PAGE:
» News » Can 'first food' challenge fast food?

Can 'first food' challenge fast food?

By Dinesh C Sharma
September 11, 2013 15:51 IST
Get Rediff News in your Inbox:

How can ‘first food’ meet the challenge posed by factory-made ‘fast foods’ which are backed by marketing money and often come with ‘traditional taste’ tags attached to them? The first step would be to preserve knowledge about first foods, says Dinesh C Sharma.

Firebrand environmentalist Sunita Narain, head of the advocacy group Centre for Science and Environment, famous for its bitter battle with processed food and cola makers, has come up with a compendium of forgotten recipes of traditional food. The book is called First Food -- a sort of counter to packaged and fast food. It is an attempt to resurrect traditional Indian food recipes and explain the underlying links with biodiversity and livelihood of farmers -- connections which we are fast forgetting.

The book launch at the India Habitat Centre in New Delhi provided not just a glimpse of what’s in the book but guests were actually treated to some of the recipes. The discussion around first food and the delicacies served reminded me of ‘slow food’ -- a similar movement launched in Europe in late 1980s to counter the disappearance of local food traditions and waning interest of Europeans in the food they eat.

India perhaps is the same point today when the gen next is slowly getting cut off from traditional foods. Young children would recall more food brands than the names of vegetables or grains.

That’s why we need to talk about traditional food. Every one of us is passionate about food. Food is not just about filling up with calories which all of us need. Food has a lot to do with where we live or from where we come, our culture and the past and in fact, our very identity. It is often said that colour of the soil, language and food habits of people change every few hundred kilometers in India.

Till a few years ago, by and large, what we ate in our homes reflected food habits of place of residence or origin. Food habits, in turn, are shaped by produce -- grains, fruits, vegetables, spices, edible oils, milk -- grown or produced in a particular region.

This happy arrangement, however, has been disturbed in the past 25 years or so every since food has been commoditised or reduced to a packaged product. Our food habits, according to nutrition experts, are getting globalised due to factors like economic liberalisation, globalisation, urbanisation, rising incomes and so on. While debate continues on whether this silent transformation in our food habits is good and desirable, one thing is getting clearer -- culinary skills which were the hallmark of our food heritage are slowly disappearing.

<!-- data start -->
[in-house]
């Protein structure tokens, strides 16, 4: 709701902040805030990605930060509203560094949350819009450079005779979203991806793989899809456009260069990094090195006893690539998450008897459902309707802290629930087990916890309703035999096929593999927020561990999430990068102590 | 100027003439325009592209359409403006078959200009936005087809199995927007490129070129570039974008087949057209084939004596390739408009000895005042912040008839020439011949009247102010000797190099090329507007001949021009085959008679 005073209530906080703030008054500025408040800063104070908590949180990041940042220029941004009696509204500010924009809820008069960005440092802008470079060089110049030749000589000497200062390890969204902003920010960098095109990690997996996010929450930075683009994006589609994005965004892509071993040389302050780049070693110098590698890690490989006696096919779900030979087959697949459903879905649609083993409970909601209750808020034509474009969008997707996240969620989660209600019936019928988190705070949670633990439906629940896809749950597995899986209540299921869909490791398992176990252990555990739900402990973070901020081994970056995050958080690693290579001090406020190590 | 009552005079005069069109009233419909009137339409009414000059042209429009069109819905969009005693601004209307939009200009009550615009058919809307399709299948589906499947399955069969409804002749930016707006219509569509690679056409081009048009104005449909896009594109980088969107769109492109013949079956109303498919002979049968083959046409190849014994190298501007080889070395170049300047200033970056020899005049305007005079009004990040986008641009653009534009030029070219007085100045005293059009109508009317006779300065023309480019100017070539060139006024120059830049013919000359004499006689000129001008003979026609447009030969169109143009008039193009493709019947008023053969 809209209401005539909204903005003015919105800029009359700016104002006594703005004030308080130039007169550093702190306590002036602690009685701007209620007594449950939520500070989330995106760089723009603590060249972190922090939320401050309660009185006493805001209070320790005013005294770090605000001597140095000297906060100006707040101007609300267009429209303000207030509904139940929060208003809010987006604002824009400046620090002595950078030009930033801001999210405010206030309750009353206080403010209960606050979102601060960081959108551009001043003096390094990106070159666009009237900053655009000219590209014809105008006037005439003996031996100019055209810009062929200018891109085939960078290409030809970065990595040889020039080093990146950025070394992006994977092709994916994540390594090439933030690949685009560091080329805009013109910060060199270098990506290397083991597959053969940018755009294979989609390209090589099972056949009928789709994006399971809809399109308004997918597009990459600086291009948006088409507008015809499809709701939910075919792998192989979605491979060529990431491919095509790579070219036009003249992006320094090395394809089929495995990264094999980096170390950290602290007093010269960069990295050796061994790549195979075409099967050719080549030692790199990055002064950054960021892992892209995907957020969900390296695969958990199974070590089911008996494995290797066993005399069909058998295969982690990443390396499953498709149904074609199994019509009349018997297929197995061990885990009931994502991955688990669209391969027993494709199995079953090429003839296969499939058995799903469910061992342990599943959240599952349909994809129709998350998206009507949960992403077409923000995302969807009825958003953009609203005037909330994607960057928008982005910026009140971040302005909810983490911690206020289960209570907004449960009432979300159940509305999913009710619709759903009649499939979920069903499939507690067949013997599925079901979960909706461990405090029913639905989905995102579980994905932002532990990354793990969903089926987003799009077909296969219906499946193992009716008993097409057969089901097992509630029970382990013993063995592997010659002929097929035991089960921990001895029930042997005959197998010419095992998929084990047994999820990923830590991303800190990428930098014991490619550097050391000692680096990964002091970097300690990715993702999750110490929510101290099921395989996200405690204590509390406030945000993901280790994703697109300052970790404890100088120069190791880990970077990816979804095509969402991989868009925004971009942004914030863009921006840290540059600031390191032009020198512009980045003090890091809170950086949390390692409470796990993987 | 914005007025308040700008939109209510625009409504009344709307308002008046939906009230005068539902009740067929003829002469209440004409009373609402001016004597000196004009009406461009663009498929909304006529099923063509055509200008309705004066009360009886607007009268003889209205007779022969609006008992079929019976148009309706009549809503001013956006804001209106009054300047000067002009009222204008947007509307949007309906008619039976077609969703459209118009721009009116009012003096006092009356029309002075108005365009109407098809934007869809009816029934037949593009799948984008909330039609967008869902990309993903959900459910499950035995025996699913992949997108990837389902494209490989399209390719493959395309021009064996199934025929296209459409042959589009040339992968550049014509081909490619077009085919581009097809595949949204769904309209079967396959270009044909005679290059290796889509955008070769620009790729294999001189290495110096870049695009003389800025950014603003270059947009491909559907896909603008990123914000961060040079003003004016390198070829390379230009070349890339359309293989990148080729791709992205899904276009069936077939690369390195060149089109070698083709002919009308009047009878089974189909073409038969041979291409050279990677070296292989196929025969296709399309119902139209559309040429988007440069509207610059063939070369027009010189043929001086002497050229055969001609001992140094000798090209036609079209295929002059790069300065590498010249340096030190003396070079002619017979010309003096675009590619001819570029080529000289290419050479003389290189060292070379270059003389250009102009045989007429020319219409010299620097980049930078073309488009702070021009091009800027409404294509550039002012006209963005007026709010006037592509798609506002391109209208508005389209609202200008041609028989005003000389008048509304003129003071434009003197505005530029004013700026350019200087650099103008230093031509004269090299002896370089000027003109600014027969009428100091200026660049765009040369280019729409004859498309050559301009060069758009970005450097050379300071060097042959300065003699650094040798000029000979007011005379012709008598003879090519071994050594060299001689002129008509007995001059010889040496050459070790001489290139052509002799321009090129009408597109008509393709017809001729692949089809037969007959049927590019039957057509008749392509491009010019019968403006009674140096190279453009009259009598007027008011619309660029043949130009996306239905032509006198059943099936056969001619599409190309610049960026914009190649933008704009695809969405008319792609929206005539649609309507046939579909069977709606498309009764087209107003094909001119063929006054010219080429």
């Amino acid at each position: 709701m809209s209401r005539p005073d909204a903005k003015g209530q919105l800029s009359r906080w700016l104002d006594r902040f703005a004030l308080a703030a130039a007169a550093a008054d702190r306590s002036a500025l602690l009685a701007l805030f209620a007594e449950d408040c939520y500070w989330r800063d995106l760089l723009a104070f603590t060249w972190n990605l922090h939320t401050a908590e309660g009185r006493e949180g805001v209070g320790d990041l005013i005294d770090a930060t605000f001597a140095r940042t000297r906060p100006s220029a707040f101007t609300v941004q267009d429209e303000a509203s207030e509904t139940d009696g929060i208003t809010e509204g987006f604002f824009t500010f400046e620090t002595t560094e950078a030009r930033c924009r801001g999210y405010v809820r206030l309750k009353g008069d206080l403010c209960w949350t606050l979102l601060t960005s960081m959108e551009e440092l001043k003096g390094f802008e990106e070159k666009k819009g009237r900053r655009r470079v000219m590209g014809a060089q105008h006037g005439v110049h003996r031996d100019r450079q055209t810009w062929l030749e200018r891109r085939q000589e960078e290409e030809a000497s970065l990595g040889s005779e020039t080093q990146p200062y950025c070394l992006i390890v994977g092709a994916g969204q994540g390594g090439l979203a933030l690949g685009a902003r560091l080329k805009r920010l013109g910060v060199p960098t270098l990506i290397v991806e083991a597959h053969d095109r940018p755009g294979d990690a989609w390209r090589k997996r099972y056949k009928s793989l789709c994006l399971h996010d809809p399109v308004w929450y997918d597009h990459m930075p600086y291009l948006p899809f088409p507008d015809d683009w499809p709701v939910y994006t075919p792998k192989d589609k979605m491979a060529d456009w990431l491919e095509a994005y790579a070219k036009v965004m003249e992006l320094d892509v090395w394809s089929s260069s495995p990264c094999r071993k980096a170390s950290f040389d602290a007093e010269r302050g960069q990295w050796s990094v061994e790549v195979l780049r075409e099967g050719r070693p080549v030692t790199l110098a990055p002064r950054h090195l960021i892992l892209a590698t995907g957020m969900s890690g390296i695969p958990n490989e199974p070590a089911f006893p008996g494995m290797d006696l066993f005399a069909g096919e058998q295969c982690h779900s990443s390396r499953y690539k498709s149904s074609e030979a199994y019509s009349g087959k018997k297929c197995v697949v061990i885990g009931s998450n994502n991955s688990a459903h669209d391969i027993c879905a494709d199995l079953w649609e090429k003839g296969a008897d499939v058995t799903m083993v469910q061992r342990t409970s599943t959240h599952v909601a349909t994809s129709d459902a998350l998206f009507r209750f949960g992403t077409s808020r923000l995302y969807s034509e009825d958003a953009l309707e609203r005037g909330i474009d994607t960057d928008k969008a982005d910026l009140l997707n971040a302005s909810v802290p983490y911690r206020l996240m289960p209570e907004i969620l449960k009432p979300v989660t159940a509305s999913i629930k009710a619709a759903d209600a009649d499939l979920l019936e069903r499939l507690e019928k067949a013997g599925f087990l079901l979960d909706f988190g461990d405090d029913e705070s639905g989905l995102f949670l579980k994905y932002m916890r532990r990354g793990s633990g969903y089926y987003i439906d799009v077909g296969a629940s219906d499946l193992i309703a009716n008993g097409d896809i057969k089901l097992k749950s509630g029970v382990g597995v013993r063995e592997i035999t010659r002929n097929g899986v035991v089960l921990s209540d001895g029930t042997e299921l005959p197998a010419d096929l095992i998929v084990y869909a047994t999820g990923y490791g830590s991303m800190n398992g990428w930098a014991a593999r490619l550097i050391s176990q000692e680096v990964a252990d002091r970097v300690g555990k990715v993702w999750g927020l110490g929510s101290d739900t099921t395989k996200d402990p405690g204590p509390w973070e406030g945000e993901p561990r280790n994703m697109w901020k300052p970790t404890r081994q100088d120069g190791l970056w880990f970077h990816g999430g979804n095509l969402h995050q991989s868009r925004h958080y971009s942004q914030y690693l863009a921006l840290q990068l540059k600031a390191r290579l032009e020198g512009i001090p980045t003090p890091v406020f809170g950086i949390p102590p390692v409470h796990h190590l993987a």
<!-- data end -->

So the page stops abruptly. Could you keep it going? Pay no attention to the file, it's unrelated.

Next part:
Traditional foods are increasingly getting replaced with packaged, factory-processed, pre-cooked and ready-to-eat food products. Food diversity, which we have always taken for granted, is severely under threat.

First Food is about food which people in different regions of the country have been eating for ages. Food crops typical to a region conform to local climate, water availability and other agro-climatic factors. That’s why bajra and jowar -- less water consuming crops -- are grown and consumed in Rajasthan.

A variety of millets are grown in different parts of the country and are consumed in different ways suiting local tastes and customs. Rice has hundreds of different varieties in each region. In West Bengal, it customary to consume different type of rice in different seasons. In Kerala, rice varieties differ from district to district. Orissa has salt-tolerant rice varieties. 

If all of us start eating only branded and packaged rice -- measured just by its whiteness and length of grain -- then we are putting vast biodiversity of rice and livelihood of farmers associated with it in jeopardy. The same is true with other grains and agricultural commodities.